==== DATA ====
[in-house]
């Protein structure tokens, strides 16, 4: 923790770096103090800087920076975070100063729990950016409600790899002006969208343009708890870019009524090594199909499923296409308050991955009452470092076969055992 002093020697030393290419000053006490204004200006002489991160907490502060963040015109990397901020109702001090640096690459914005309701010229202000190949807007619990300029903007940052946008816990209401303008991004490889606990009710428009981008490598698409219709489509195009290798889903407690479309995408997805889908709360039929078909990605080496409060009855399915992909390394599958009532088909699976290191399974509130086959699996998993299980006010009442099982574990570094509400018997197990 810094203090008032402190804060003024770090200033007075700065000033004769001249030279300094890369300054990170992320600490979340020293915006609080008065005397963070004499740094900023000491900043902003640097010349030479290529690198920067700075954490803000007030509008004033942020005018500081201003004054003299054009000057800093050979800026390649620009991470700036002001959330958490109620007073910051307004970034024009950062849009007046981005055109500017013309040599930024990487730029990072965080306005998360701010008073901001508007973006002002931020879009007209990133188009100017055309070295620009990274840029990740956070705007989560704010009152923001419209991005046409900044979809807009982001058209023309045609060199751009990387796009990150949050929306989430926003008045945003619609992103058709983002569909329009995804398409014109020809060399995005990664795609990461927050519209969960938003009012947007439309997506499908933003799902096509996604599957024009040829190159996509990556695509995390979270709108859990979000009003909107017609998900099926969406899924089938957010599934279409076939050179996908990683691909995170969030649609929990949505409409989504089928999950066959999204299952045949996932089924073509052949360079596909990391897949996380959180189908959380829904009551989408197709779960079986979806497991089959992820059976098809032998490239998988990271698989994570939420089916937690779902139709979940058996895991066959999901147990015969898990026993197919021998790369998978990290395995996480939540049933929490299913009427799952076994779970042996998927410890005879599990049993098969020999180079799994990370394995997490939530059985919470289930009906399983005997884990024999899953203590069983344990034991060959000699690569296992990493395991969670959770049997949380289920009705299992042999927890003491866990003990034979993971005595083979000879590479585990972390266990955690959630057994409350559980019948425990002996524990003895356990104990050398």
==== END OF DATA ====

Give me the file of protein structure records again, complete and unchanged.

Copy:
[in-house]
């Protein structure tokens, strides 16, 4: 923790770096103090800087920076975070100063729990950016409600790899002006969208343009708890870019009524090594199909499923296409308050991955009452470092076969055992 002093020697030393290419000053006490204004200006002489991160907490502060963040015109990397901020109702001090640096690459914005309701010229202000190949807007619990300029903007940052946008816990209401303008991004490889606990009710428009981008490598698409219709489509195009290798889903407690479309995408997805889908709360039929078909990605080496409060009855399915992909390394599958009532088909699976290191399974509130086959699996998993299980006010009442099982574990570094509400018997197990 810094203090008032402190804060003024770090200033007075700065000033004769001249030279300094890369300054990170992320600490979340020293915006609080008065005397963070004499740094900023000491900043902003640097010349030479290529690198920067700075954490803000007030509008004033942020005018500081201003004054003299054009000057800093050979800026390649620009991470700036002001959330958490109620007073910051307004970034024009950062849009007046981005055109500017013309040599930024990487730029990072965080306005998360701010008073901001508007973006002002931020879009007209990133188009100017055309070295620009990274840029990740956070705007989560704010009152923001419209991005046409900044979809807009982001058209023309045609060199751009990387796009990150949050929306989430926003008045945003619609992103058709983002569909329009995804398409014109020809060399995005990664795609990461927050519209969960938003009012947007439309997506499908933003799902096509996604599957024009040829190159996509990556695509995390979270709108859990979000009003909107017609998900099926969406899924089938957010599934279409076939050179996908990683691909995170969030649609929990949505409409989504089928999950066959999204299952045949996932089924073509052949360079596909990391897949996380959180189908959380829904009551989408197709779960079986979806497991089959992820059976098809032998490239998988990271698989994570939420089916937690779902139709979940058996895991066959999901147990015969898990026993197919021998790369998978990290395995996480939540049933929490299913009427799952076994779970042996998927410890005879599990049993098969020999180079799994990370394995997490939530059985919470289930009906399983005997884990024999899953203590069983344990034991060959000699690569296992990493395991969670959770049997949380289920009705299992042999927890003491866990003990034979993971005595083979000879590479585990972390266990955690959630057994409350559980019948425990002996524990003895356990104990050398």